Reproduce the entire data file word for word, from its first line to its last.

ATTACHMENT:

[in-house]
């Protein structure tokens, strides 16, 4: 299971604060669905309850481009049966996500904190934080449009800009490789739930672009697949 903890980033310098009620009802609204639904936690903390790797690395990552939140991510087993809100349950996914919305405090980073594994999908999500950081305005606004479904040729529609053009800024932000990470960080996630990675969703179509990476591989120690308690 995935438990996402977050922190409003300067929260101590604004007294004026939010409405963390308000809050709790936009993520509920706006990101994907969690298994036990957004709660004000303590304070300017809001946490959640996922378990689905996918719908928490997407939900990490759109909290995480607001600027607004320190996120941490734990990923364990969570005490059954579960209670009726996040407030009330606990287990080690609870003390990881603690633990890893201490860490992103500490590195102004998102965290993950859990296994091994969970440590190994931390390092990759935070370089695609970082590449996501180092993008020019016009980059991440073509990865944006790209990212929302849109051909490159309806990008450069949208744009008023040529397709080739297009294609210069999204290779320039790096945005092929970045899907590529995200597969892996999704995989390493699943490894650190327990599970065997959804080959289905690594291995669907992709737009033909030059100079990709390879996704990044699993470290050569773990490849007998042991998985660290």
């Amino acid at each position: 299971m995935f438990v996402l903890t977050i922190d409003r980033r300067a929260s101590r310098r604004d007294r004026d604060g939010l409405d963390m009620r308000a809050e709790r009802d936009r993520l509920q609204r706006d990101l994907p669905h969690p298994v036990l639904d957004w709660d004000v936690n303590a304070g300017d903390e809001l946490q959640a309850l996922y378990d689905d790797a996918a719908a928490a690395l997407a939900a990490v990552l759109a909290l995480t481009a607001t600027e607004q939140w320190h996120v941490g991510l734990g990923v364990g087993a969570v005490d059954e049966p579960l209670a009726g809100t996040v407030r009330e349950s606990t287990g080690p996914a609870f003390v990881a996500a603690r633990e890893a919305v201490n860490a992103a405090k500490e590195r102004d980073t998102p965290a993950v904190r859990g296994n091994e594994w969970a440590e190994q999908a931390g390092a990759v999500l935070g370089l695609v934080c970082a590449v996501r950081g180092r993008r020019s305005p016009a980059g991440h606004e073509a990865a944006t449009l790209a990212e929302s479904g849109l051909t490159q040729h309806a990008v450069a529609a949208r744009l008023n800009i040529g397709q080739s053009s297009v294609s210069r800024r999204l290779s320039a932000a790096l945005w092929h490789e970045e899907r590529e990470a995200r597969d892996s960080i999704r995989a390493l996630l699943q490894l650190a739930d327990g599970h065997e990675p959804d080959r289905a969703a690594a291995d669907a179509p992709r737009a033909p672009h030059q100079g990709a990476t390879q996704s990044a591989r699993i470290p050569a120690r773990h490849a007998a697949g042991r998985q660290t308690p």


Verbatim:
[in-house]
């Protein structure tokens, strides 16, 4: 299971604060669905309850481009049966996500904190934080449009800009490789739930672009697949 903890980033310098009620009802609204639904936690903390790797690395990552939140991510087993809100349950996914919305405090980073594994999908999500950081305005606004479904040729529609053009800024932000990470960080996630990675969703179509990476591989120690308690 995935438990996402977050922190409003300067929260101590604004007294004026939010409405963390308000809050709790936009993520509920706006990101994907969690298994036990957004709660004000303590304070300017809001946490959640996922378990689905996918719908928490997407939900990490759109909290995480607001600027607004320190996120941490734990990923364990969570005490059954579960209670009726996040407030009330606990287990080690609870003390990881603690633990890893201490860490992103500490590195102004998102965290993950859990296994091994969970440590190994931390390092990759935070370089695609970082590449996501180092993008020019016009980059991440073509990865944006790209990212929302849109051909490159309806990008450069949208744009008023040529397709080739297009294609210069999204290779320039790096945005092929970045899907590529995200597969892996999704995989390493699943490894650190327990599970065997959804080959289905690594291995669907992709737009033909030059100079990709390879996704990044699993470290050569773990490849007998042991998985660290």
């Amino acid at each position: 299971m995935f438990v996402l903890t977050i922190d409003r980033r300067a929260s101590r310098r604004d007294r004026d604060g939010l409405d963390m009620r308000a809050e709790r009802d936009r993520l509920q609204r706006d990101l994907p669905h969690p298994v036990l639904d957004w709660d004000v936690n303590a304070g300017d903390e809001l946490q959640a309850l996922y378990d689905d790797a996918a719908a928490a690395l997407a939900a990490v990552l759109a909290l995480t481009a607001t600027e607004q939140w320190h996120v941490g991510l734990g990923v364990g087993a969570v005490d059954e049966p579960l209670a009726g809100t996040v407030r009330e349950s606990t287990g080690p996914a609870f003390v990881a996500a603690r633990e890893a919305v201490n860490a992103a405090k500490e590195r102004d980073t998102p965290a993950v904190r859990g296994n091994e594994w969970a440590e190994q999908a931390g390092a990759v999500l935070g370089l695609v934080c970082a590449v996501r950081g180092r993008r020019s305005p016009a980059g991440h606004e073509a990865a944006t449009l790209a990212e929302s479904g849109l051909t490159q040729h309806a990008v450069a529609a949208r744009l008023n800009i040529g397709q080739s053009s297009v294609s210069r800024r999204l290779s320039a932000a790096l945005w092929h490789e970045e899907r590529e990470a995200r597969d892996s960080i999704r995989a390493l996630l699943q490894l650190a739930d327990g599970h065997e990675p959804d080959r289905a969703a690594a291995d669907a179509p992709r737009a033909p672009h030059q100079g990709a990476t390879q996704s990044a591989r699993i470290p050569a120690r773990h490849a007998a697949g042991r998985q660290t308690p």